Our current economic malaise is defined by the lack of jobs, not the lack of children. In fact, that is how economic malaise is defined in general. We would need to come up with a new word to describe a lack of children (demographic malaise?).

I, like most humans, think that children are blessing. I am also one to think we as a society should have more kids. I also think that in the very long run, say decades, demographics are destiny, i.e. we cannot expect to be a large, flourishing economy a generation from now if our birth rate continues to be at or below the replacement rate.

However, boosting the birth rate is not as simple as boosting the child credit. Even if people were robots that cared only about monetary incentives, we are talking about a tax benefit of a few hundred dollars a year compared to a cost of many thousands of dollars per year and a long term cost in the hundreds of thousands of dollars. No self-respecting robot would have a child for the child credit. Of course, we are not robots, and we have children for lots of non-monetary, sentimental reasons.

People do think of money, of course, when planning out whether or not to have kids. In that sense, the best way to get the birth rate back up is to get people back to work with wages that can support a family. Remember, for the vast majority of Americans, wages come from private sector employers, not the federal government. There are currently far more job seekers than job openings, hence unemployment. The best way to fix that is to lower the cost of hiring by lowering taxes on employers.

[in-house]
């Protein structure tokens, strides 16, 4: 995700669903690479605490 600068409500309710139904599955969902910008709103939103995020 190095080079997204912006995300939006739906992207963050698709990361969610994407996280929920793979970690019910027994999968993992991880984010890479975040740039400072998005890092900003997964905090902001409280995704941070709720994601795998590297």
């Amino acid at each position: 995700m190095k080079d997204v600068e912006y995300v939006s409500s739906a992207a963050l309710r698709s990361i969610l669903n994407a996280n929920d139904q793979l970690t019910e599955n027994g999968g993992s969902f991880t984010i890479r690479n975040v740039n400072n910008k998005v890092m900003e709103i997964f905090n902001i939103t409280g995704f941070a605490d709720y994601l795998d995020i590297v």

Pethokoukis is right, that a good way to do that is to lower the corporate tax rate and to move towards full expensingFull expensing allows businesses to immediately deduct the full cost of certain investments in new or improved technology, equipment, or buildings. It alleviates a bias in the tax code and incentivizes companies to invest more, which, in the long run, raises worker productivity, boosts wages, and creates more jobs. of investment. Another good way is to lower the top individual tax rate, in part because so many businesses are taxed at that rate, i.e. the pass-through businesses that now make up the vast majority of all businesses and more than half of all business profits.

More from Pethokoukis:

American needs more growth, and worker creators (strong families) are just as important to achieving that as job creators (strong companies). Let’s have both.

Life is about tradeoffs, and so is the federal budget. Whatever tax benefits we shell out to parents we cannot then shell out to workers or to businesses. We could cut taxes for everybody, but then we’d have to shrink the federal budget. That’s a debate worth having.